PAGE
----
210819NORWEGIAN

Beth Webb, a member of The Gazette’s restaurant review team The Four Dishes, ordered this entree of pyttipanne during a recent visit to The Norwegian in Rockford, Illinois. The dish features cubes of potatoes, sweet potatoes and Brussels sprouts, along with crispy-fried firm tofu drizzled in a maple and cashew sauce.

ROCKFORD, ILL.

On a recent trip to Mrs. Fisher’s Potato Chip factory, we stopped by The Norwegian in north Rockford for lunch.

The Norwegian’s ambiance is casual and evokes a hipster vibe. There is a roomy, covered outdoor dining area right off the parking lot in the rear, and when you venture inside from the back, you step into a cozy space with leather armchairs and a wood burning stove.

There is also a small library with overloaded bookshelves and a “jukebox” that consists of a turntable, speakers and numerous record albums. For just $1, staff will spin the vinyl of your choice. Very cool.

The dining area and bar are in the front of the restaurant and are decorated in a soothing teal color. Abundant natural light fills the space from the large lead-glass windows, and modern pendant lighting adorns the bar. Hardwood flooring and a wooden tongue-and-groove ceiling along with plenty of fresh greenery give diners a feeling of home.

The Norwegian currently is open for breakfast and lunch (dinner hours will be returning soon) along with special evening events such as jazz concerts and fish frys.

We started out with some great coffee. The Norwegian has all of the specialties along with some of its own, such as stout latte or goat milk dulce de leche.

I had a double espresso with oat milk ($3), which was just what I needed to get going for the day. Nikki cooled off with a spicy iced chai ($3.75).

We felt obligated to try the ebelskiver (Danish pancakes, which were three for $6), and it was worth it. Each was warm, soft and topped with a wonderful maple syrup and house raspberry jam.

We also ordered the peach salad ($14)—a featured brunch special—to split. Mixed greens were tossed with thinly sliced fresh peach, ricotta cheese (made in-house), basil and pistachios, and then drizzled with a sweet, tangy mix of maple and balsamic vinegar. The peaches and pistachios gave the salad an extraordinary taste and texture.

For my meal, I ordered the pyttipanne ($13) after asking how to pronounce it. It is a dish similar to hash, and The Norwegian makes a vegan version.

Served on a wooden plank, the presentation was wonderful. There were nice cubes of potatoes, sweet potatoes and Brussels sprouts, along with a firm tofu served with a crisp outside. Tied together with a maple and cashew sauce, the dish was both delicious and healthy.

Jennifer had breakfast on her mind as she perused the menu, so she chose the eggs Benedict ($12). The Norwegian uses cage-free eggs, and they were perfectly poached before being placed on an English muffin with a layer of Eichman’s ham.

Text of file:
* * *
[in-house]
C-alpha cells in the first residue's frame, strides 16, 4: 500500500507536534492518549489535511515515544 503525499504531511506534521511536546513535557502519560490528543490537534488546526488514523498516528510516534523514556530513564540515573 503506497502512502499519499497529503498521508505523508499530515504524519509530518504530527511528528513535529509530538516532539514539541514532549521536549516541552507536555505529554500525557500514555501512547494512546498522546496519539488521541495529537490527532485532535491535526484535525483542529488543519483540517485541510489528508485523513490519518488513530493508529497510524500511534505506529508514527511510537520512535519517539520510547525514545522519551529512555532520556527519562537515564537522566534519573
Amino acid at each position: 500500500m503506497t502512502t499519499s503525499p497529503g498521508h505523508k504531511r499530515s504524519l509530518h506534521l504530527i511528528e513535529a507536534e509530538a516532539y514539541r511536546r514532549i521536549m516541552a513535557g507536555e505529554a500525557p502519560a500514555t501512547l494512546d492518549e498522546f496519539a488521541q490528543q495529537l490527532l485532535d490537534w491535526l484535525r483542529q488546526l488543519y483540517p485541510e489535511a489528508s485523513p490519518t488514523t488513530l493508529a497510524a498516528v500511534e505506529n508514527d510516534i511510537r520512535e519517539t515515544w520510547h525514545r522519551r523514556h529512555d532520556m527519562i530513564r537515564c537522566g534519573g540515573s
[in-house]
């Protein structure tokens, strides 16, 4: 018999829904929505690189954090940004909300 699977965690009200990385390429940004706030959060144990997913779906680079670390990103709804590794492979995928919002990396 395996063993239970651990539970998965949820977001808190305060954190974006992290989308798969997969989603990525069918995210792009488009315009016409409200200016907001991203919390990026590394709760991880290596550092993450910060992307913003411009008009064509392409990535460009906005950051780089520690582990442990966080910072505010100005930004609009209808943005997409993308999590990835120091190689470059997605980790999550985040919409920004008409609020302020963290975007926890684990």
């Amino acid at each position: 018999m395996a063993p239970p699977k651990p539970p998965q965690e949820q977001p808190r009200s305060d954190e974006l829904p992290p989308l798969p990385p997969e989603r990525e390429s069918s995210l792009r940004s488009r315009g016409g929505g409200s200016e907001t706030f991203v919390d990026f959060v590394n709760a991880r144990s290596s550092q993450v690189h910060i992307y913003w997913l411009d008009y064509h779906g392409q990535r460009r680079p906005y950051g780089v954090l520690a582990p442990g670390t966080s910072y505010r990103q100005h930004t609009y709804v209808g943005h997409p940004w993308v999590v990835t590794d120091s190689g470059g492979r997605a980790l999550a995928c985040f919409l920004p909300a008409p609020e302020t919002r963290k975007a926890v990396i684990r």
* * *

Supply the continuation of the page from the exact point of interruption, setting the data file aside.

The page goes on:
House-made hollandaise sauce came along on the side as did a lovely salad made with organic greens with a light summer dressing. A fresh sprig of dill decorated each egg.

Jennifer has long been a fan of eggs Benedict, and she said The Norwegian’s version stood out as one of the best she has had.

The mushroom melt ($14) proved to be a winner for Helene. The mushrooms were pastrami-seasoned (not sure what that means) and boasted a peppery taste, and red-stained sauerkraut added a splash of color and tartness. There wasn’t quite enough horseradish-mustard aioli on board, but it was hard to discern all the flavors because everything was incorporated in a melted Jarlsberg cheese.

On the side of Helene’s sandwich were shoestring-cut fries that were so perfectly seasoned with salt they were difficult to stop eating.

Nikki ordered the frikadeller sandwich ($15), which featured mashed meatballs on light rye with sauerkraut, lingonberry barbecue, Jarlsberg cheese and onion aioli. Her meal also came with a huge pile of shoestring fries and was served on a wooden plank. The meatballs overflowed from the sandwich, but the cheese held everything together to avoid creating a mess. Reminiscent of a meatloaf sandwich, the dish resembled comfort food with a twist.

Cookies were on the dessert menu the day we visited, so we sampled a few.

The oatmeal raisin was moist and chewy with walnuts included. We also tried a gluten-free, mixed-berry thumbprint flavored with cardamom and a blueberry thumbprint with a delicious butter-cookie base filled with sweet, subtle blueberry jam.

On YouTube, there is a testimonial for The Norwegian by musician/chef Emily Hurd Christensen. She relied on a kickstarter campaign to save the building that houses the restaurant from destruction and overcame major hurdles to make it happen. On the wall, visitors will find wooden plaques recognizing those who pitched in to create the space.

The Four Dishes—Nikki Bolka, Helene Ramsdell, Jennifer Spangler and Beth Webb—review regional restaurants for The Gazette.

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